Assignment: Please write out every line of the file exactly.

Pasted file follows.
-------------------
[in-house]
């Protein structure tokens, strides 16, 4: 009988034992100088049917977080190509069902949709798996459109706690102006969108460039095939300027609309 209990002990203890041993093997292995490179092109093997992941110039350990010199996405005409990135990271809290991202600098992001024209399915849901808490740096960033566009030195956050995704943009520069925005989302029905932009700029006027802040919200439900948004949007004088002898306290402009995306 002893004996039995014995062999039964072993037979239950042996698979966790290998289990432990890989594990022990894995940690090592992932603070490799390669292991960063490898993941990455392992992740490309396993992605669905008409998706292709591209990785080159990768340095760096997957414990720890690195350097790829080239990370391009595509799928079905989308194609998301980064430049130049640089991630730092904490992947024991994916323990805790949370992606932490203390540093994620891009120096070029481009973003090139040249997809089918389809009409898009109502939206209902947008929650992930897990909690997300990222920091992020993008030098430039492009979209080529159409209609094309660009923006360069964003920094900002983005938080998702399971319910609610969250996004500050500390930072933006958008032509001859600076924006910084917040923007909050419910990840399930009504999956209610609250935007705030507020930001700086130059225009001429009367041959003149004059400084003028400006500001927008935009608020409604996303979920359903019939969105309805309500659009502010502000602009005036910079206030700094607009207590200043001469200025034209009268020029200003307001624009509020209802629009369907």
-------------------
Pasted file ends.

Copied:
[in-house]
């Protein structure tokens, strides 16, 4: 009988034992100088049917977080190509069902949709798996459109706690102006969108460039095939300027609309 209990002990203890041993093997292995490179092109093997992941110039350990010199996405005409990135990271809290991202600098992001024209399915849901808490740096960033566009030195956050995704943009520069925005989302029905932009700029006027802040919200439900948004949007004088002898306290402009995306 002893004996039995014995062999039964072993037979239950042996698979966790290998289990432990890989594990022990894995940690090592992932603070490799390669292991960063490898993941990455392992992740490309396993992605669905008409998706292709591209990785080159990768340095760096997957414990720890690195350097790829080239990370391009595509799928079905989308194609998301980064430049130049640089991630730092904490992947024991994916323990805790949370992606932490203390540093994620891009120096070029481009973003090139040249997809089918389809009409898009109502939206209902947008929650992930897990909690997300990222920091992020993008030098430039492009979209080529159409209609094309660009923006360069964003920094900002983005938080998702399971319910609610969250996004500050500390930072933006958008032509001859600076924006910084917040923007909050419910990840399930009504999956209610609250935007705030507020930001700086130059225009001429009367041959003149004059400084003028400006500001927008935009608020409604996303979920359903019939969105309805309500659009502010502000602009005036910079206030700094607009207590200043001469200025034209009268020029200003307001624009509020209802629009369907």